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OJT Program Development
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Guide to Good Practices for On-The-Job Training - index
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Training/Evaluation Standards (TES)


DOE-HDBK-1206-98
setting for tasks that fall in this category.) There is also a chance that a trainee
may damage equipment in the process of learning how to operate it.
The ultimate success of any training program requires a strong commitment to training by both
line organization management and training management. The concurrence of these
organizations regarding goals and content of an OJT program is essential for effective training.
Training review/steering groups have been an important link in this process at several facilities.
However, the facility's line organization has the ultimate responsibility for the proper training of
their personnel.
Accurate records that document the actions and decisions made during each OJT program's
construction and revision should be maintained to serve as the audit trail. The critical portion
of an audit trail is not necessarily the decisions themselves, but the rationale that led to making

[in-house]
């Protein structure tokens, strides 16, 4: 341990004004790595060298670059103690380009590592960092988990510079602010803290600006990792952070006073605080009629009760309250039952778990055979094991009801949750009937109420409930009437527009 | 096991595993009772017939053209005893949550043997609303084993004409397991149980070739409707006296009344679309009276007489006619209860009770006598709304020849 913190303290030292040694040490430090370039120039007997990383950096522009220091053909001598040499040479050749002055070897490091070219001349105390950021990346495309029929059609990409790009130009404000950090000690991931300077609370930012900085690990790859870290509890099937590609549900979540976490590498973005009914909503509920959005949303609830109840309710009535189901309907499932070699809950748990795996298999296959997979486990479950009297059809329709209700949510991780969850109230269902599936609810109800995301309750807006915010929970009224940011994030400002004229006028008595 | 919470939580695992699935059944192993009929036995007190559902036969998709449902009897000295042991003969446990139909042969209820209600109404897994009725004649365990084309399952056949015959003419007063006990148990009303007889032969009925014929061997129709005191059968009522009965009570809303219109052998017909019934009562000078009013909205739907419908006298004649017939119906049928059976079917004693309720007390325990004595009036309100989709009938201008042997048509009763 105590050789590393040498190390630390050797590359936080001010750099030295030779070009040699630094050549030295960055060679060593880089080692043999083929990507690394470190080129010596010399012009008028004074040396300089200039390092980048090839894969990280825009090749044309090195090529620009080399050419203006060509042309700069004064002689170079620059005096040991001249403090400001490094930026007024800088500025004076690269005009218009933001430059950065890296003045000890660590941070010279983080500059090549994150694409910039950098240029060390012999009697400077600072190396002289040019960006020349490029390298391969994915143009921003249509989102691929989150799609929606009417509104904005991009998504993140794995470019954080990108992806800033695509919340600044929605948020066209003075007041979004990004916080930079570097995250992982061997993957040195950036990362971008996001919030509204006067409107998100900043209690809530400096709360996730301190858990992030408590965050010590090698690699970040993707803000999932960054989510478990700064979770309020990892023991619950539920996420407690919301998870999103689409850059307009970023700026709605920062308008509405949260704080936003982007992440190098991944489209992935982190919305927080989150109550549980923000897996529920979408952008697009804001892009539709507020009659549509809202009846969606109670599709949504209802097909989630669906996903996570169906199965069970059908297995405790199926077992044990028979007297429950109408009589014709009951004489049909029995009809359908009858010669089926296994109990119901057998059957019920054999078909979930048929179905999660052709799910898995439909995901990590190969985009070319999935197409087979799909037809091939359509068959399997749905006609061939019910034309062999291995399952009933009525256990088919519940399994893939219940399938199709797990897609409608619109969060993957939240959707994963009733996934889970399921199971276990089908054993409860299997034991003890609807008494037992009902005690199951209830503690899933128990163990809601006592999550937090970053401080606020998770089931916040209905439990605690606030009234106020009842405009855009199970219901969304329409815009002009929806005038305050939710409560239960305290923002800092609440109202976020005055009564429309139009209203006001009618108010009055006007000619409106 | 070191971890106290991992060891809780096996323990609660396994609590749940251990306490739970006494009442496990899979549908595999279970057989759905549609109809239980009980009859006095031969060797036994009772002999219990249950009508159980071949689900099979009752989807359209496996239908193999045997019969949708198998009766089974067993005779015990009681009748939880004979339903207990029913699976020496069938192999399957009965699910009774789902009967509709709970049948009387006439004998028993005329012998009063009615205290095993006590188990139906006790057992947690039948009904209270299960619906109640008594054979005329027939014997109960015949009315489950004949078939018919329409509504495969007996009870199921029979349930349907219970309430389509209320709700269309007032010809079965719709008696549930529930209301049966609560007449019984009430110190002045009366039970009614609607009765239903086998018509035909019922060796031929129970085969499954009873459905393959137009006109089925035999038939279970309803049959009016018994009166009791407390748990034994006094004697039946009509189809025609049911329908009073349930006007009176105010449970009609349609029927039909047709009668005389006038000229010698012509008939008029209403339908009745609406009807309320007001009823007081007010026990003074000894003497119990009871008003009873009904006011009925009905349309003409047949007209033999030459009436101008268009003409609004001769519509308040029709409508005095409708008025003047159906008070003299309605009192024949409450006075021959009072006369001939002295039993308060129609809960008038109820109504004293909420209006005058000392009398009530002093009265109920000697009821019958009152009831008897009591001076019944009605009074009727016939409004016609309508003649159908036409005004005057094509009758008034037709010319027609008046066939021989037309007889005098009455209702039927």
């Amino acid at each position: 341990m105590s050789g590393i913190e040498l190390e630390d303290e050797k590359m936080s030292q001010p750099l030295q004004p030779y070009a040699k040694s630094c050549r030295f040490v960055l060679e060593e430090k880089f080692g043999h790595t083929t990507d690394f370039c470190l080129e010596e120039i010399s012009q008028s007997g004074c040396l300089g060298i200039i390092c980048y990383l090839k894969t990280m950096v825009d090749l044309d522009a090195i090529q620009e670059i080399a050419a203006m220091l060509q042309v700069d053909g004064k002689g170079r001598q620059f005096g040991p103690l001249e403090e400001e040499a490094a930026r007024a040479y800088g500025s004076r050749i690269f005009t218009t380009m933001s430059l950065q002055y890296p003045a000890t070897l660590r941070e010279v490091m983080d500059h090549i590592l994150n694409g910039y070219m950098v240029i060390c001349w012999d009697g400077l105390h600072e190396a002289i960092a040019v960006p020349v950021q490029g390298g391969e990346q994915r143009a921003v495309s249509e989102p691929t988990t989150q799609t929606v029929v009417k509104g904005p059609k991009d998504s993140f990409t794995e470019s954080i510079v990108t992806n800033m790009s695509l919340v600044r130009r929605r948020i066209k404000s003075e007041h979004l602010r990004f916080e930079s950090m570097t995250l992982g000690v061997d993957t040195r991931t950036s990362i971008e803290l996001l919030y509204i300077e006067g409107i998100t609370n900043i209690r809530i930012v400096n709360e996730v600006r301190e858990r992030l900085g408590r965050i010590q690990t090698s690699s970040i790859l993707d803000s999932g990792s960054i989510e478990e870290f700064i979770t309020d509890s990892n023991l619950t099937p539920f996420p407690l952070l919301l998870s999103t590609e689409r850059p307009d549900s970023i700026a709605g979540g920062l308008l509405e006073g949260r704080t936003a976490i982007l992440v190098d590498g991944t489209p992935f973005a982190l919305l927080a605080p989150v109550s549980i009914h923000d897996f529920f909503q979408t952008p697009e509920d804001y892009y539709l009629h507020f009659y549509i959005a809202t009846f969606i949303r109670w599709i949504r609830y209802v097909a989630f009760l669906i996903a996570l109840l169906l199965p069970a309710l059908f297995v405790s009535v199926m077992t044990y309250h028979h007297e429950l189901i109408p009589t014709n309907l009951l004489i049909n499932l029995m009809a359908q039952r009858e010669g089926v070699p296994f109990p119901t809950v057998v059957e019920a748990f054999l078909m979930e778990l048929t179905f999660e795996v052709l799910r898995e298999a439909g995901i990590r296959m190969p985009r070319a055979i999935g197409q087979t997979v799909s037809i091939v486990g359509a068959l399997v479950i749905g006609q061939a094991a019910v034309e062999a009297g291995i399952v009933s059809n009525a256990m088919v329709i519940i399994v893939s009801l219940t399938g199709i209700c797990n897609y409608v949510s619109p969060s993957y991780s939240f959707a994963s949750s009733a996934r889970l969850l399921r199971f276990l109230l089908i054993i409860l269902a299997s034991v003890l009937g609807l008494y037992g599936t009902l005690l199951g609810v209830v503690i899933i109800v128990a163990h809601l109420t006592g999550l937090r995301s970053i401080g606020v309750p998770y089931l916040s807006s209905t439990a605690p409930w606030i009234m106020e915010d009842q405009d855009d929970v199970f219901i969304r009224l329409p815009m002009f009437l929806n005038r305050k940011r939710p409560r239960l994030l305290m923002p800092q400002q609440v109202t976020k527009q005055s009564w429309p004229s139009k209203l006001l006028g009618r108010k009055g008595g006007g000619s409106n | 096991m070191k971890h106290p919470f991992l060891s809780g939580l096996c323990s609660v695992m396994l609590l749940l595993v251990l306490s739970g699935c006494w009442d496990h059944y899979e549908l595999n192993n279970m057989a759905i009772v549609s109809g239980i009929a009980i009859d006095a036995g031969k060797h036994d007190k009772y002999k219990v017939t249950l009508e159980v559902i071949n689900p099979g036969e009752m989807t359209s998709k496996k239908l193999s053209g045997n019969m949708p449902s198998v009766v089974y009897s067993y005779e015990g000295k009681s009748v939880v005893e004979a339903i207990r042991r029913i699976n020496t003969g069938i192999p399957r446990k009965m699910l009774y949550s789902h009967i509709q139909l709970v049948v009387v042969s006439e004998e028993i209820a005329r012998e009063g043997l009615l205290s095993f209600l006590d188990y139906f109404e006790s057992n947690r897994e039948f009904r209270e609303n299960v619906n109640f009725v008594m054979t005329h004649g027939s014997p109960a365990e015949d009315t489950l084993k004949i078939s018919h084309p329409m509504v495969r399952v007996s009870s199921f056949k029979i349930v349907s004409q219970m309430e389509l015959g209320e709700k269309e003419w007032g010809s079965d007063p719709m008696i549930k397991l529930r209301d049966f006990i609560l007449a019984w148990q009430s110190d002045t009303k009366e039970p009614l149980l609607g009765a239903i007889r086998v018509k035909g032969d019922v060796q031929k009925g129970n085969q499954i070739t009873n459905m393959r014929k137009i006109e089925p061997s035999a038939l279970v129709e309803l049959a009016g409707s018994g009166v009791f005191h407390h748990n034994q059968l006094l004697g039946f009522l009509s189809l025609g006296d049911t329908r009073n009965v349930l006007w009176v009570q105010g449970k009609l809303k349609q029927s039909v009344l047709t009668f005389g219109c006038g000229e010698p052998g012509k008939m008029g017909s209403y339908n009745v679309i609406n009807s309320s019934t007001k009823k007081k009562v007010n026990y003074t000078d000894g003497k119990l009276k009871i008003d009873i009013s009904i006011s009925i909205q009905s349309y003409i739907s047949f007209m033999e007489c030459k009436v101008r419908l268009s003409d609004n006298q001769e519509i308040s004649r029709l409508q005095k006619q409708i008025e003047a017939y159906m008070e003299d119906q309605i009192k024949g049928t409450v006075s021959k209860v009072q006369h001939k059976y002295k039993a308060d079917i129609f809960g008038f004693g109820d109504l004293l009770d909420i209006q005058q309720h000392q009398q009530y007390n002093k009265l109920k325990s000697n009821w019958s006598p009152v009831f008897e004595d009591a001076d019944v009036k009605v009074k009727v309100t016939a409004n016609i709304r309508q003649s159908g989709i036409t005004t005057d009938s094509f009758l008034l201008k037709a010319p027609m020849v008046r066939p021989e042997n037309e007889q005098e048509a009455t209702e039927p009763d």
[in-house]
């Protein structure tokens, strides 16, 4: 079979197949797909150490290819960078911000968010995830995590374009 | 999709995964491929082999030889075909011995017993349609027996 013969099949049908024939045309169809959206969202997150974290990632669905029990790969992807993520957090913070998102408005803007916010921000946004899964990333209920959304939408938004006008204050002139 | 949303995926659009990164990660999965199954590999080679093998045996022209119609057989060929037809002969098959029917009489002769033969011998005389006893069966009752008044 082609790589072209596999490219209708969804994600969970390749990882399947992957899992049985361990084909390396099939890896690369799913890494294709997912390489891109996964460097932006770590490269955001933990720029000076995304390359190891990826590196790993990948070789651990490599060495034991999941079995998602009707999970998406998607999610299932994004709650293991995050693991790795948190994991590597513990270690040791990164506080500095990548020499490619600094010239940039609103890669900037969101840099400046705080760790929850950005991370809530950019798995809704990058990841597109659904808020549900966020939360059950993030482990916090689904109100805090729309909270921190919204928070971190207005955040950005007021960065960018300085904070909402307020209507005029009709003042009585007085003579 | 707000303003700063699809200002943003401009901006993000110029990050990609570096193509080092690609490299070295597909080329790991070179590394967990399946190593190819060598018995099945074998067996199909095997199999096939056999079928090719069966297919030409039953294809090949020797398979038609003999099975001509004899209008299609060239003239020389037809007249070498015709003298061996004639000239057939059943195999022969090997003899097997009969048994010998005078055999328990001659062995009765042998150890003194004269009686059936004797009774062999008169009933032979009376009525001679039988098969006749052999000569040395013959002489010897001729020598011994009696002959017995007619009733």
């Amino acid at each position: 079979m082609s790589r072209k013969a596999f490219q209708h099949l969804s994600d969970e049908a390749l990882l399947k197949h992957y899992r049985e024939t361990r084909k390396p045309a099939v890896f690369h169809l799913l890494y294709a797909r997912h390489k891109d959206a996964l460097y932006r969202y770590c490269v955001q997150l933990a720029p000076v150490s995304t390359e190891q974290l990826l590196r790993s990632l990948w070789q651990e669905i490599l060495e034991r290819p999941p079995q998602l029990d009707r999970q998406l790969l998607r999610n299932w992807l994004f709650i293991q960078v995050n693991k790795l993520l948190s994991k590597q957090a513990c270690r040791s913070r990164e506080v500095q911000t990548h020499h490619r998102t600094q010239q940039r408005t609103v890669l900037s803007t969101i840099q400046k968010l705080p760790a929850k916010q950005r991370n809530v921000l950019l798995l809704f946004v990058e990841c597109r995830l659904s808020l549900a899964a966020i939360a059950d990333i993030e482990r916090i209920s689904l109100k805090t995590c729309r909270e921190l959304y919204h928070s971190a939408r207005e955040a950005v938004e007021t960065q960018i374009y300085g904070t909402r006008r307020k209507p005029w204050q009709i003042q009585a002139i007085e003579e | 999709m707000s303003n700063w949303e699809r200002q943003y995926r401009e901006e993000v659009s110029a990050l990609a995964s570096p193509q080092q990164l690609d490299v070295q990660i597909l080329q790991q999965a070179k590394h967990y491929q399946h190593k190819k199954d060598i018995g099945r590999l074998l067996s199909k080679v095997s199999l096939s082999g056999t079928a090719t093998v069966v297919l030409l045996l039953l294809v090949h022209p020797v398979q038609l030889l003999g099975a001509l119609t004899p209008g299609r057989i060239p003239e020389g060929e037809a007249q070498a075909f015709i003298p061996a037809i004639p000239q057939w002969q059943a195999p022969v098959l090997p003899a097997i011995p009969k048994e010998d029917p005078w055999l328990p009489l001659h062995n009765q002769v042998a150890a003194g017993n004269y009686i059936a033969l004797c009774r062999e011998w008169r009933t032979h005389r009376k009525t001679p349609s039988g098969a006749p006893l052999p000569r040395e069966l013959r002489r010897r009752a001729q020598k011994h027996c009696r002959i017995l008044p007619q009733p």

them. These records should be maintained on an ongoing basis.
This section of the guide briefly addresses each phase of the systematic approach to training
(SAT) process. Where appropriate, specific guidance for OJT and OJT programs is presented.
The table-top processes for analysis, design, and development described in the DOE
Handbook entitled Alternative Systematic Approaches to Training should be reviewed for
applicability when developing or modifying OJT programs. These processes can normally
produce equivalent results more efficiently than the more traditional methods that have been
used. The DOE Training Program Handbook: A Systematic Approach to Training contains
detailed information regarding all phases of a systematic approach to training and should be
referenced for specific details.
Training requirements can be identified by performing needs analysis, job analysis, and/or task
analysis. Analyses form the basis for determining training needs, developing and maintaining
valid task lists, and selecting tasks that must be trained on. To facilitate tracking and revisions
of training materials on the basis of facility or procedural changes, task lists are entered into
systems such as task-to-training matrices. Correctly done, these analyses provide assurance
that training is appropriate for the expected performance and identify requirements that serve
as the basis for the design and development of OJT programs.
Design phase activities include writing of terminal objectives, selection of appropriate training
settings, and development of training/evaluation standards (TES) for each task selected for
training. It is during the development of the TES that the bulk of the tasks are further
analyzed, enabling objectives are written, and decisions are made regarding how training will
be conducted and evaluated. OJT may be conducted using general instructions and task-
specific evaluation materials for low-hazard potential facilities or tasks.
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